The couple's story is mediated to us by the Writer (Jenny Howe), an autobiographical figure who comments on the action and punctuates it with an honest account of her own relationship with a slightly older brother with Down's Syndrome. She recalls, for example, how, when she was a small child and sent back to school with him from the tropics, her sibling was "like a part of me that would trip me up when I least expected it". He would get into scrapes that would make the school authorities angry and leave her with the feeling that it was her fault.
From this intense identification, through the guilt of the separation that was imposed on them, through her anxious attempts as an adult to give him a perfect time with her family when he came on holidays from his sheltered home, the Writer brings the story up to date with slides of the brother's 50th birthday party and news of the mutually supportive relationship, tolerant of imperfection, that has been forged between them.
The fact that this narrative unfolds concurrently with a drama which takes the couple from the elation of newly-discovered pregnancy through to the trauma of an abortion unwanted by the father, cannot help but colour our responses to the issues raised by that drama. Luckham is sympathetic towards the couple - Charles Simpson's Ray, who is all keyed up with a severe case of womb envy, and Sal, whose conflicting feelings about bringing such a life into the world are beautifully evoked in Eve Matheson's excellent performance. What makes the play less than even-handed is the way it presents the Consultant (wonderful Robert McBain) in charge of their case.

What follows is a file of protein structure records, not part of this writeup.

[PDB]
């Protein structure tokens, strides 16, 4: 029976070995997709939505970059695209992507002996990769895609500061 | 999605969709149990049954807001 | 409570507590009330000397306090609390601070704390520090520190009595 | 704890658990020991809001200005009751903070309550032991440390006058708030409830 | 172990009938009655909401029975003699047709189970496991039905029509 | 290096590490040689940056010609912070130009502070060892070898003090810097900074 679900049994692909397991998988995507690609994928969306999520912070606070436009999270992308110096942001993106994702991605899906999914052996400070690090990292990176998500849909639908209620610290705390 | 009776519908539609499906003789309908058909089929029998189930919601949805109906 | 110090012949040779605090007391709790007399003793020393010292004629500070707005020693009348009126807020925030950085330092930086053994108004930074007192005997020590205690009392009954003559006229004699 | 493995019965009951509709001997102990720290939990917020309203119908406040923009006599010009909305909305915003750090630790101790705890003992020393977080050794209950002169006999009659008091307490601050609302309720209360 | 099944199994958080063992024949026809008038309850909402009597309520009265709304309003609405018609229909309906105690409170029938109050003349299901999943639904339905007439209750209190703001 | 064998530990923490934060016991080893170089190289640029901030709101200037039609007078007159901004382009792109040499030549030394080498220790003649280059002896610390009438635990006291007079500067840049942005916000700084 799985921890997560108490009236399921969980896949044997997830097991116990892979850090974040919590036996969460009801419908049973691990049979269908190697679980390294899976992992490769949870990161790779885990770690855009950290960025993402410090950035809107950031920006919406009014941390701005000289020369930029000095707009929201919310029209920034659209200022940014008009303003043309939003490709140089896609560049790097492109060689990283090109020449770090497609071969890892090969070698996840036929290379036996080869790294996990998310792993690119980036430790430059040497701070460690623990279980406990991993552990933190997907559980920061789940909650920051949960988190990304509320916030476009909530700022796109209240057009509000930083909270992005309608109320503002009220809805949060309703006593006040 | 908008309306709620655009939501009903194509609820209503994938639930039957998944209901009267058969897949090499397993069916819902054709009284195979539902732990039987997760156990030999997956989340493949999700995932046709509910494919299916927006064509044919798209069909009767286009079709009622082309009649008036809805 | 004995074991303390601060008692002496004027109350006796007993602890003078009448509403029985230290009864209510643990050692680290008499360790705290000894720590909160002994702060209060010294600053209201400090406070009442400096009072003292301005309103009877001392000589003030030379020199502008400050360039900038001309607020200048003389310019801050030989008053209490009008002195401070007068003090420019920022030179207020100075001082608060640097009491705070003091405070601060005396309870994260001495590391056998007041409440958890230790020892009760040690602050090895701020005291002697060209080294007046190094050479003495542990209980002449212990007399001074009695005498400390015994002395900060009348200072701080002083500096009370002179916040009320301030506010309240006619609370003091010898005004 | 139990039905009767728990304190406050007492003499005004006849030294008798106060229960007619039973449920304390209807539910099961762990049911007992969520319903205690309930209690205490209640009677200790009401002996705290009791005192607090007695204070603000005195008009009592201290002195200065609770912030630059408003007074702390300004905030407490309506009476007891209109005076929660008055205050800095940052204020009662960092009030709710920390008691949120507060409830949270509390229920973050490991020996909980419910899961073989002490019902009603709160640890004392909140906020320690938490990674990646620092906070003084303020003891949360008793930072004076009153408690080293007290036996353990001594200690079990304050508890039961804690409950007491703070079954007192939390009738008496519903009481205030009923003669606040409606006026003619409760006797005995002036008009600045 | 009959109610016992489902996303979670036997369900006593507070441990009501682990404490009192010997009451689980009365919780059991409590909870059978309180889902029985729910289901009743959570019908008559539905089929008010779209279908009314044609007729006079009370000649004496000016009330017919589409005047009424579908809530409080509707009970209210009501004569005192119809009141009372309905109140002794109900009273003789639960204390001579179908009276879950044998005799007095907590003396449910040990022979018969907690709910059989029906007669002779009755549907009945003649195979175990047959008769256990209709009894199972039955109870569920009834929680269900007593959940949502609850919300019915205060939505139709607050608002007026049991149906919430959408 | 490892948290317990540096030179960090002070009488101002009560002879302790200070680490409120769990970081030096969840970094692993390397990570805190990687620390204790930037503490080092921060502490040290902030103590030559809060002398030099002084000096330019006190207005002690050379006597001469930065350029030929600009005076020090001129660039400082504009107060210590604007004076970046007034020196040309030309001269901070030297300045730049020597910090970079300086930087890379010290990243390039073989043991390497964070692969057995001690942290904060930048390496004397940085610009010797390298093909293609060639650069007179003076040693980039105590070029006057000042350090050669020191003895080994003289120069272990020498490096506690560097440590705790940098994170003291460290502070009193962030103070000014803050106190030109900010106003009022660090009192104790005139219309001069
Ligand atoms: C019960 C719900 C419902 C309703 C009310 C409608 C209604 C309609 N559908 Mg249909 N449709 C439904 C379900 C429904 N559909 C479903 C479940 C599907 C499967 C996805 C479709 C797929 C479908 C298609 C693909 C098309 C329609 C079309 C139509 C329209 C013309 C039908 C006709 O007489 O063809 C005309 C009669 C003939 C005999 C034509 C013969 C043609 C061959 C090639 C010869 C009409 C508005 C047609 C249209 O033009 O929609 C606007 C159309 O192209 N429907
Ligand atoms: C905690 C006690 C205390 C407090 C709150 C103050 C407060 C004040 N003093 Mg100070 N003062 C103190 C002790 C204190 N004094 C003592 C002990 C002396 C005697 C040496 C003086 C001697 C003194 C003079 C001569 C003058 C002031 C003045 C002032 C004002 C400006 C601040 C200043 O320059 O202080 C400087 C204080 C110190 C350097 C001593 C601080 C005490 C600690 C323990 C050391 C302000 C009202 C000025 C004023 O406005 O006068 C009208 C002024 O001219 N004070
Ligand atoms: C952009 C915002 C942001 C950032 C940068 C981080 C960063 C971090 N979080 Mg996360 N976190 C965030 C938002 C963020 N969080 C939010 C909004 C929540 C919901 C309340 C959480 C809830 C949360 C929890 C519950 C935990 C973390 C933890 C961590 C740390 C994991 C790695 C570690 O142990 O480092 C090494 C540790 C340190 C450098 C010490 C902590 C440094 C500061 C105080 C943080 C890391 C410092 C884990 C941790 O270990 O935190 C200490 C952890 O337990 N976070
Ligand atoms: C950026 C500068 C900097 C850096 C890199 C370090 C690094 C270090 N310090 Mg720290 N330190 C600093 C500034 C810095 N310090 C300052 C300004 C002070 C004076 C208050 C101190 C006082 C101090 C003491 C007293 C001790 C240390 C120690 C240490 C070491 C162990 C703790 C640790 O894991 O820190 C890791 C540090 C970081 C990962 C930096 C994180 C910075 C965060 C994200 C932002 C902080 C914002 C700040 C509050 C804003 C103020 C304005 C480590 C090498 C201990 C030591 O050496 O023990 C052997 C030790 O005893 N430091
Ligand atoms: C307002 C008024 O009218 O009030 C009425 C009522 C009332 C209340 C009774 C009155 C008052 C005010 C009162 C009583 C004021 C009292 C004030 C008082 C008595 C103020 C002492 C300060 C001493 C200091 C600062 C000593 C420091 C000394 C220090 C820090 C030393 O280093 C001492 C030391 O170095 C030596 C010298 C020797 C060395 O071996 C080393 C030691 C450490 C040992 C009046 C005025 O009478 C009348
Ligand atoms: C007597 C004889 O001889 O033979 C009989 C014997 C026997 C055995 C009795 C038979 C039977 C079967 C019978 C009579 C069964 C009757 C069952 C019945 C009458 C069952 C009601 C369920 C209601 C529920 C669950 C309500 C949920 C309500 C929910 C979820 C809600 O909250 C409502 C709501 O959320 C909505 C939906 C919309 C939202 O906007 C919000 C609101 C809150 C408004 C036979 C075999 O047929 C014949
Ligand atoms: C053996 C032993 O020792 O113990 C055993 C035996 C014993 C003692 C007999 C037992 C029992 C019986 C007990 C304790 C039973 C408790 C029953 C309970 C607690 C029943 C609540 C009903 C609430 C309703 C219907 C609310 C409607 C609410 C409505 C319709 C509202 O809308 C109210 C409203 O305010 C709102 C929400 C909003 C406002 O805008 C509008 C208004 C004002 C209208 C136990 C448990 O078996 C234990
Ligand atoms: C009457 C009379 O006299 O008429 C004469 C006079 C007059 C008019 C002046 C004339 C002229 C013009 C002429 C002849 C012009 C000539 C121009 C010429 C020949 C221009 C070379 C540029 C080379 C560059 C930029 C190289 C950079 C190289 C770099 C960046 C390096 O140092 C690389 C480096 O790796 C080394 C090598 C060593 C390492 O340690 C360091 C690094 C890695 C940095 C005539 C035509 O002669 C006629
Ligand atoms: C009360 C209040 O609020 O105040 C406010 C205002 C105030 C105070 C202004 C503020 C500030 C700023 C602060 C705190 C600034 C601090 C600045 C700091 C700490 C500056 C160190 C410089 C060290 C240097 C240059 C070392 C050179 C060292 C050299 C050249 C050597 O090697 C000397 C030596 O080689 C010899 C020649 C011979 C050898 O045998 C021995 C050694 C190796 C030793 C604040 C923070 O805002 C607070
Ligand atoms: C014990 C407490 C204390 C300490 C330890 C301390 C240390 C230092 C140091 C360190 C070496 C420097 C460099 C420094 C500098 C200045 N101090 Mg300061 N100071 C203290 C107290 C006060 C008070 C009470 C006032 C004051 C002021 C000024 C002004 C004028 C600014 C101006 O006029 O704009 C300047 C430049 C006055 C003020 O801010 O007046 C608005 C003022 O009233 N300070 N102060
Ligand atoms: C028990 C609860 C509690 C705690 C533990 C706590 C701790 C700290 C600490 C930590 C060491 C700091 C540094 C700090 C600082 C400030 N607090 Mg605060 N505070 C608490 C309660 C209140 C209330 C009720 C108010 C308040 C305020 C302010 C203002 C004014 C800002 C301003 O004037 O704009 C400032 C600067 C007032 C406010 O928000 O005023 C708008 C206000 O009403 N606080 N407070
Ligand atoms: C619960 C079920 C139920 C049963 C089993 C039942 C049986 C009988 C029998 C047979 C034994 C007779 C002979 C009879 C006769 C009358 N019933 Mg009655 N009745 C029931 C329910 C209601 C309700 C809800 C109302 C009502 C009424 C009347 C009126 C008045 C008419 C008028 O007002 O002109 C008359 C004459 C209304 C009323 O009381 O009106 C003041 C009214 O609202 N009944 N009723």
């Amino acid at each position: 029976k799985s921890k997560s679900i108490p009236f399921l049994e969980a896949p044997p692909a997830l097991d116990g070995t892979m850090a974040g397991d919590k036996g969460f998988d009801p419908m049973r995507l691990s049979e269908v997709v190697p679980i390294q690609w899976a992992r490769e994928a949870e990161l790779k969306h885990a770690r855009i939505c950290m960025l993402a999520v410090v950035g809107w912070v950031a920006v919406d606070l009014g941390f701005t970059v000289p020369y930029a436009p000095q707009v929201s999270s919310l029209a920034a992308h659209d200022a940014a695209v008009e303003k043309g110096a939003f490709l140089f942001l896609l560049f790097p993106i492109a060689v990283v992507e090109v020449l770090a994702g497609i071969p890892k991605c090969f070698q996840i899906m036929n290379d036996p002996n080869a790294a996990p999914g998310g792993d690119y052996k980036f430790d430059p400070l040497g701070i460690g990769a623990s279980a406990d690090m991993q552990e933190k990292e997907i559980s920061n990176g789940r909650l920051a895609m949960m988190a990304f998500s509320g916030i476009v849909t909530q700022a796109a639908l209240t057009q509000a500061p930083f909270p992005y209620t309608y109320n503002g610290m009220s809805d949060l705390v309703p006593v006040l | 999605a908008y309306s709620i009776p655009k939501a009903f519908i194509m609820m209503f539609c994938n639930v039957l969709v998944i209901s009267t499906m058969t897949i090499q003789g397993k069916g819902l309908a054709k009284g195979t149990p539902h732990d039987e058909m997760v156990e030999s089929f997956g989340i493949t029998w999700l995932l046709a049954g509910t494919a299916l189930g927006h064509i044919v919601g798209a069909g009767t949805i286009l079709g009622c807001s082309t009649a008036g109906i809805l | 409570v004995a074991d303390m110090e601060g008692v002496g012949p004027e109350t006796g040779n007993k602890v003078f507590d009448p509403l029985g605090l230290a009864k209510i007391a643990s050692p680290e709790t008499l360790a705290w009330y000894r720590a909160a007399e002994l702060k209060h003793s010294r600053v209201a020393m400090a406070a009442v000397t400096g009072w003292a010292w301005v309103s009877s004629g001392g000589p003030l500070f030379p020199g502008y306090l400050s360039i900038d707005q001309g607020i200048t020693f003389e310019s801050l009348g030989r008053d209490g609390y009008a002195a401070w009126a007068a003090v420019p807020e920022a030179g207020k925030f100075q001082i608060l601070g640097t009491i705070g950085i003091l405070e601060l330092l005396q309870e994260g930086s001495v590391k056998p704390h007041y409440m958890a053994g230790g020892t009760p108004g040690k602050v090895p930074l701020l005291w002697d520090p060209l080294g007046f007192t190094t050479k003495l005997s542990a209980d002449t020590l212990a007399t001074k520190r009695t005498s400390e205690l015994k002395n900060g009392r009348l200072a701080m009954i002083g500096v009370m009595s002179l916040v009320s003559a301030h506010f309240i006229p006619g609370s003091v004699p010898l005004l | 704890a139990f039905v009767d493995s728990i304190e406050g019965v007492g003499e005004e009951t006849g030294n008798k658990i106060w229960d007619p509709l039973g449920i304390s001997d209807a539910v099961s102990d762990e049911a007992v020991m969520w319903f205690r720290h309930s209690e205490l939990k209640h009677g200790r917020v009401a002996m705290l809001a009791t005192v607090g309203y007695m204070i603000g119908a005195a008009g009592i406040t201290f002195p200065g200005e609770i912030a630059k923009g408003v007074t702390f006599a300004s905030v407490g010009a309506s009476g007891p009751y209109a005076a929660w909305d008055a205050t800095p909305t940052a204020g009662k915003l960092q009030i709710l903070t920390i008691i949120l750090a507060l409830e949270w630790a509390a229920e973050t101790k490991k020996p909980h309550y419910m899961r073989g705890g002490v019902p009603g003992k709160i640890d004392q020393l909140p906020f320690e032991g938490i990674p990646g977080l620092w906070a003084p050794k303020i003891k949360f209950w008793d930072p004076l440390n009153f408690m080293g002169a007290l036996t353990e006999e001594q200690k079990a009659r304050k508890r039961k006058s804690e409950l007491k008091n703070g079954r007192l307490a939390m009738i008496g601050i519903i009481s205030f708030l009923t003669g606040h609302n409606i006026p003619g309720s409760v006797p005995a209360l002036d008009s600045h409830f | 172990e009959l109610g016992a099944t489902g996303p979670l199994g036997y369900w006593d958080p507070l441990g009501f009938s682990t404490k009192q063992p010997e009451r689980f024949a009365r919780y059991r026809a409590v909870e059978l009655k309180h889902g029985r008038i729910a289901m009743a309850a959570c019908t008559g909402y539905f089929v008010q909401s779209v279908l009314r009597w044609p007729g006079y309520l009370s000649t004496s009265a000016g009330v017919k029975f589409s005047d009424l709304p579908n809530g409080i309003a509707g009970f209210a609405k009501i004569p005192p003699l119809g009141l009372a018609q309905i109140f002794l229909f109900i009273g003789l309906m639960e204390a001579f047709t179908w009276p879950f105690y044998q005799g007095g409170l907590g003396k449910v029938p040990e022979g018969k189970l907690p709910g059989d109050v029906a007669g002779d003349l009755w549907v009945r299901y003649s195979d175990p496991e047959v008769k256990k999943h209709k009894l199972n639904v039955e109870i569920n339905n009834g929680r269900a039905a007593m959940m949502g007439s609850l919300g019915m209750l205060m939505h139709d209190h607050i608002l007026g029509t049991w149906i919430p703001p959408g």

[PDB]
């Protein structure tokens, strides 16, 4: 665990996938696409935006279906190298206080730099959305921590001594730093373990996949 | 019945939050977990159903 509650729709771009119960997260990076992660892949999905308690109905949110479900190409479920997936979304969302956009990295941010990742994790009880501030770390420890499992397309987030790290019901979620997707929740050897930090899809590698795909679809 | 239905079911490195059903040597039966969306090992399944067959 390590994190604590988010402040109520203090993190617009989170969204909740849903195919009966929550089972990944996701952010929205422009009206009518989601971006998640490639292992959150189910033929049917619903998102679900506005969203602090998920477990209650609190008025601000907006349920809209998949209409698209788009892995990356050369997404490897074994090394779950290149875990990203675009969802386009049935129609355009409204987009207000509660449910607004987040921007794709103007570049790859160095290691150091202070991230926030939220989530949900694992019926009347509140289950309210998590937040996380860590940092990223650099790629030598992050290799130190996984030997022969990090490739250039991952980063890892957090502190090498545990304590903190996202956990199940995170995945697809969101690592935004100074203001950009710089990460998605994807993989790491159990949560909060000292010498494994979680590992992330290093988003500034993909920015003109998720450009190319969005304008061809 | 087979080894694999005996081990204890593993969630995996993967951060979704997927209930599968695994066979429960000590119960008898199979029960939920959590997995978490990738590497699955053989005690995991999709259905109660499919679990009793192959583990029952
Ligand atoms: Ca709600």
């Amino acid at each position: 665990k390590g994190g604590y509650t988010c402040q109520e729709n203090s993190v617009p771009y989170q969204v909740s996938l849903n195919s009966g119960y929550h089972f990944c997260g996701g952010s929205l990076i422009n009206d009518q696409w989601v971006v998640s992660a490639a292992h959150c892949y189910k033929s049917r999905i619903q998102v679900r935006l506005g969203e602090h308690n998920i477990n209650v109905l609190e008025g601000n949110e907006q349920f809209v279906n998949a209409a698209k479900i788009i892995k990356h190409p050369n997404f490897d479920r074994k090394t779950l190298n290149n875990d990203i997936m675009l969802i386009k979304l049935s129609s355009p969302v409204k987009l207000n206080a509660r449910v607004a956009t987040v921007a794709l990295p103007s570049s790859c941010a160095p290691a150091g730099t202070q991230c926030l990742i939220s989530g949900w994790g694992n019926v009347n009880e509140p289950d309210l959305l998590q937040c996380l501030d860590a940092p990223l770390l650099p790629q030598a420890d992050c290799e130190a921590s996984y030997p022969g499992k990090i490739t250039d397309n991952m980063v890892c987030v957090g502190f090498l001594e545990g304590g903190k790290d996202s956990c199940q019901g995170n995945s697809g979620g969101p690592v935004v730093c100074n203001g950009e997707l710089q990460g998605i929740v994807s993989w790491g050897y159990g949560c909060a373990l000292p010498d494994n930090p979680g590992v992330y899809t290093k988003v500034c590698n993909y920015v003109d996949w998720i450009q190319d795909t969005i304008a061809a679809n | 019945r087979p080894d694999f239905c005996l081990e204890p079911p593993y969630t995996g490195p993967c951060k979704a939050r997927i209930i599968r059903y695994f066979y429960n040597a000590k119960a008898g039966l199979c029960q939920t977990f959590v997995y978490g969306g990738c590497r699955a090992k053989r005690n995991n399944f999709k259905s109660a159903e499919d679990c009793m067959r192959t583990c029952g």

It would have been possible to write a play in which such a medic did not have an emotionally vested interest in advocating abortion. But The Choice has, you feel, an emotionally vested interest in his having one. Hence he's characterised as a conceited but self-hating man, who has come to think of his patients as problems for which there are solutions rather than as people. In a highly unprofessional outburst, he reveals that he and his wife have decided against children and that he thinks it "perverse" in an over-populated world to give birth to defective infants. You wonder what the effect would have been if Luckham had created a doctor with an equally personal and illicit right-to-life agenda.
This is an immensely powerful play, though, for all its not-so-hidden bias, one of those works which you know will live with you for a long time.
n To 27 July. Booking: 0181-940 3633
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